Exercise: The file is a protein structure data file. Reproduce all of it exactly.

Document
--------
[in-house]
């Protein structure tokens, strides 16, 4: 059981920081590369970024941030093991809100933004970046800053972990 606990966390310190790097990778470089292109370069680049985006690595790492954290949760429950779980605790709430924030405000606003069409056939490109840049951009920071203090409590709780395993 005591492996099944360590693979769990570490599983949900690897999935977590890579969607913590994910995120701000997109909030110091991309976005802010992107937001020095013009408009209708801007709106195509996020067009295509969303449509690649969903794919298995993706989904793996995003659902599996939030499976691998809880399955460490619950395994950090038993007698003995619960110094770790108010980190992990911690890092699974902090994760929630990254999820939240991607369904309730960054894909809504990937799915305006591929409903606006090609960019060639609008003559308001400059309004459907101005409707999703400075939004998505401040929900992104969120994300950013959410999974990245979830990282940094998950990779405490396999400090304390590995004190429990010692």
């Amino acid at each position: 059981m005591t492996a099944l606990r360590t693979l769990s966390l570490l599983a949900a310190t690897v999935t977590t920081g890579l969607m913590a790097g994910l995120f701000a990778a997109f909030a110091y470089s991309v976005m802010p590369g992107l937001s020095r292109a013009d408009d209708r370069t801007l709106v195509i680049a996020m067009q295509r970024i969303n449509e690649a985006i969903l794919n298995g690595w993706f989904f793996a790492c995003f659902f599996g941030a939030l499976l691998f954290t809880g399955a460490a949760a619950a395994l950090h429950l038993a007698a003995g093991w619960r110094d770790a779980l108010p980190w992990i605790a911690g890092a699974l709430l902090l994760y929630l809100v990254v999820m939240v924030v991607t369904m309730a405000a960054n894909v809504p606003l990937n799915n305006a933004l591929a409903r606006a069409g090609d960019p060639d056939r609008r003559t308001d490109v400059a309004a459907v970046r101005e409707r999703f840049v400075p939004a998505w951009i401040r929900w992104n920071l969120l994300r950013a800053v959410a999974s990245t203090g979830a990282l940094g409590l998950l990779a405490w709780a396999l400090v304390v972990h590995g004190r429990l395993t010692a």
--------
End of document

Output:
[in-house]
């Protein structure tokens, strides 16, 4: 059981920081590369970024941030093991809100933004970046800053972990 606990966390310190790097990778470089292109370069680049985006690595790492954290949760429950779980605790709430924030405000606003069409056939490109840049951009920071203090409590709780395993 005591492996099944360590693979769990570490599983949900690897999935977590890579969607913590994910995120701000997109909030110091991309976005802010992107937001020095013009408009209708801007709106195509996020067009295509969303449509690649969903794919298995993706989904793996995003659902599996939030499976691998809880399955460490619950395994950090038993007698003995619960110094770790108010980190992990911690890092699974902090994760929630990254999820939240991607369904309730960054894909809504990937799915305006591929409903606006090609960019060639609008003559308001400059309004459907101005409707999703400075939004998505401040929900992104969120994300950013959410999974990245979830990282940094998950990779405490396999400090304390590995004190429990010692």
């Amino acid at each position: 059981m005591t492996a099944l606990r360590t693979l769990s966390l570490l599983a949900a310190t690897v999935t977590t920081g890579l969607m913590a790097g994910l995120f701000a990778a997109f909030a110091y470089s991309v976005m802010p590369g992107l937001s020095r292109a013009d408009d209708r370069t801007l709106v195509i680049a996020m067009q295509r970024i969303n449509e690649a985006i969903l794919n298995g690595w993706f989904f793996a790492c995003f659902f599996g941030a939030l499976l691998f954290t809880g399955a460490a949760a619950a395994l950090h429950l038993a007698a003995g093991w619960r110094d770790a779980l108010p980190w992990i605790a911690g890092a699974l709430l902090l994760y929630l809100v990254v999820m939240v924030v991607t369904m309730a405000a960054n894909v809504p606003l990937n799915n305006a933004l591929a409903r606006a069409g090609d960019p060639d056939r609008r003559t308001d490109v400059a309004a459907v970046r101005e409707r999703f840049v400075p939004a998505w951009i401040r929900w992104n920071l969120l994300r950013a800053v959410a999974s990245t203090g979830a990282l940094g409590l998950l990779a405490w709780a396999l400090v304390v972990h590995g004190r429990l395993t010692a």